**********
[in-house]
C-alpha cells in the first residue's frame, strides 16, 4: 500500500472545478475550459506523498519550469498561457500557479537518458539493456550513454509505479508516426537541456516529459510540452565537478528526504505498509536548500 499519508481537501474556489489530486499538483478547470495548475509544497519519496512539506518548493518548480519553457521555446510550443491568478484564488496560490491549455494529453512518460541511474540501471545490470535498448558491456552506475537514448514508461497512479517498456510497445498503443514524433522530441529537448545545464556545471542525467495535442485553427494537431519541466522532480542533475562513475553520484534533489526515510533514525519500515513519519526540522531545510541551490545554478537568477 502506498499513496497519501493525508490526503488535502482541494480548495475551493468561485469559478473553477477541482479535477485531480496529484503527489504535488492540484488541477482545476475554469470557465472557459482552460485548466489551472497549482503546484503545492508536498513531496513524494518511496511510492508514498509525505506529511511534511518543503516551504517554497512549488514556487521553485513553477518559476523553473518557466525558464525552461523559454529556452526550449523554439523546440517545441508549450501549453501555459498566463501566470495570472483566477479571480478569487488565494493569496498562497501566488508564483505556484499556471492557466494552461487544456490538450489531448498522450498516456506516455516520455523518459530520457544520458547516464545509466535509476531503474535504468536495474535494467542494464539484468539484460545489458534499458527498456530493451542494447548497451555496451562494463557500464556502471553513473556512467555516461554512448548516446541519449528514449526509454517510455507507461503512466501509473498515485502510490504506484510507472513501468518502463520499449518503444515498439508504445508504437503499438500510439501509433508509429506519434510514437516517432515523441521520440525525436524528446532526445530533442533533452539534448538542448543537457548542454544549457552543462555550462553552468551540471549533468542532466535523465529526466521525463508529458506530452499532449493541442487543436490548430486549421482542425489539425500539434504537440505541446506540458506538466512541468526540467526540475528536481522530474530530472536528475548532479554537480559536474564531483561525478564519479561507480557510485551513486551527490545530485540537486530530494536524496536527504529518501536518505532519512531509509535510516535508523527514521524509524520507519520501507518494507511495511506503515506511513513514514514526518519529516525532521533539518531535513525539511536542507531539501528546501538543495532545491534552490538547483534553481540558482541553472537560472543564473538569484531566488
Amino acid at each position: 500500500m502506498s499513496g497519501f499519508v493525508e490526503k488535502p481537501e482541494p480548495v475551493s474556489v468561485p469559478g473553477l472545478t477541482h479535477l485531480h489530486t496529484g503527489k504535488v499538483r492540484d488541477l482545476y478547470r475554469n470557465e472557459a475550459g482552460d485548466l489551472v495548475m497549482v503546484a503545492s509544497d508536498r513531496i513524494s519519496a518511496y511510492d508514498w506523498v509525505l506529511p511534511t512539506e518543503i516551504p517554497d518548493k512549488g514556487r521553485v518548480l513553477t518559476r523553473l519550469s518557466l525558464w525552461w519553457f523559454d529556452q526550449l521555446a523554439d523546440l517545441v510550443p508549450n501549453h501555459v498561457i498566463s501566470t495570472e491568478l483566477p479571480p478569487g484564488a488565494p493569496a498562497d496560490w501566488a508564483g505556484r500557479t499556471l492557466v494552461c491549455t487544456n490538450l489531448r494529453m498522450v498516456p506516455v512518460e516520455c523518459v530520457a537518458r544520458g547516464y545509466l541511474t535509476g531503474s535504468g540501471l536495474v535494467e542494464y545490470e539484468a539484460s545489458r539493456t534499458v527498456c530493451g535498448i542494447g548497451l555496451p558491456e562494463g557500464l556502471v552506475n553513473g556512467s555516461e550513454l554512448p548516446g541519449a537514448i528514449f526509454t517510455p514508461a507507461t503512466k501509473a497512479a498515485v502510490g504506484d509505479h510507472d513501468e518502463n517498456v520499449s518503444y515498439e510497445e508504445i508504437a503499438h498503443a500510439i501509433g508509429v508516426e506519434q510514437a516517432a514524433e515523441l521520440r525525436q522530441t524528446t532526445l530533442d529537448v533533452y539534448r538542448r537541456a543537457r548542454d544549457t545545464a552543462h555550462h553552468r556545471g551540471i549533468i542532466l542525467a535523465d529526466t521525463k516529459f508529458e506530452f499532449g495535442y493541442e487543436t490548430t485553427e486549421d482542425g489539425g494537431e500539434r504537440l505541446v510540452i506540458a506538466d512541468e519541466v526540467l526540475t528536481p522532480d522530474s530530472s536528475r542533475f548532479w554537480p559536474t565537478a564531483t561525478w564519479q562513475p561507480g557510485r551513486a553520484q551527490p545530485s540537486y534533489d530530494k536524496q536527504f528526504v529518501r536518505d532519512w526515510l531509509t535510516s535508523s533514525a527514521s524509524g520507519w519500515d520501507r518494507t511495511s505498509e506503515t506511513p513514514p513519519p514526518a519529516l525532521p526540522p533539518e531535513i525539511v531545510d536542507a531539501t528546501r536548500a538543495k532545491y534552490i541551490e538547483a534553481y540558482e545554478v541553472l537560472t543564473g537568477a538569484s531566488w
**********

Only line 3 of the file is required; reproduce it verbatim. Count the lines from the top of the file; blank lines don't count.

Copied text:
Amino acid at each position: 500500500m502506498s499513496g497519501f499519508v493525508e490526503k488535502p481537501e482541494p480548495v475551493s474556489v468561485p469559478g473553477l472545478t477541482h479535477l485531480h489530486t496529484g503527489k504535488v499538483r492540484d488541477l482545476y478547470r475554469n470557465e472557459a475550459g482552460d485548466l489551472v495548475m497549482v503546484a503545492s509544497d508536498r513531496i513524494s519519496a518511496y511510492d508514498w506523498v509525505l506529511p511534511t512539506e518543503i516551504p517554497d518548493k512549488g514556487r521553485v518548480l513553477t518559476r523553473l519550469s518557466l525558464w525552461w519553457f523559454d529556452q526550449l521555446a523554439d523546440l517545441v510550443p508549450n501549453h501555459v498561457i498566463s501566470t495570472e491568478l483566477p479571480p478569487g484564488a488565494p493569496a498562497d496560490w501566488a508564483g505556484r500557479t499556471l492557466v494552461c491549455t487544456n490538450l489531448r494529453m498522450v498516456p506516455v512518460e516520455c523518459v530520457a537518458r544520458g547516464y545509466l541511474t535509476g531503474s535504468g540501471l536495474v535494467e542494464y545490470e539484468a539484460s545489458r539493456t534499458v527498456c530493451g535498448i542494447g548497451l555496451p558491456e562494463g557500464l556502471v552506475n553513473g556512467s555516461e550513454l554512448p548516446g541519449a537514448i528514449f526509454t517510455p514508461a507507461t503512466k501509473a497512479a498515485v502510490g504506484d509505479h510507472d513501468e518502463n517498456v520499449s518503444y515498439e510497445e508504445i508504437a503499438h498503443a500510439i501509433g508509429v508516426e506519434q510514437a516517432a514524433e515523441l521520440r525525436q522530441t524528446t532526445l530533442d529537448v533533452y539534448r538542448r537541456a543537457r548542454d544549457t545545464a552543462h555550462h553552468r556545471g551540471i549533468i542532466l542525467a535523465d529526466t521525463k516529459f508529458e506530452f499532449g495535442y493541442e487543436t490548430t485553427e486549421d482542425g489539425g494537431e500539434r504537440l505541446v510540452i506540458a506538466d512541468e519541466v526540467l526540475t528536481p522532480d522530474s530530472s536528475r542533475f548532479w554537480p559536474t565537478a564531483t561525478w564519479q562513475p561507480g557510485r551513486a553520484q551527490p545530485s540537486y534533489d530530494k536524496q536527504f528526504v529518501r536518505d532519512w526515510l531509509t535510516s535508523s533514525a527514521s524509524g520507519w519500515d520501507r518494507t511495511s505498509e506503515t506511513p513514514p513519519p514526518a519529516l525532521p526540522p533539518e531535513i525539511v531545510d536542507a531539501t528546501r536548500a538543495k532545491y534552490i541551490e538547483a534553481y540558482e545554478v541553472l537560472t543564473g537568477a538569484s531566488w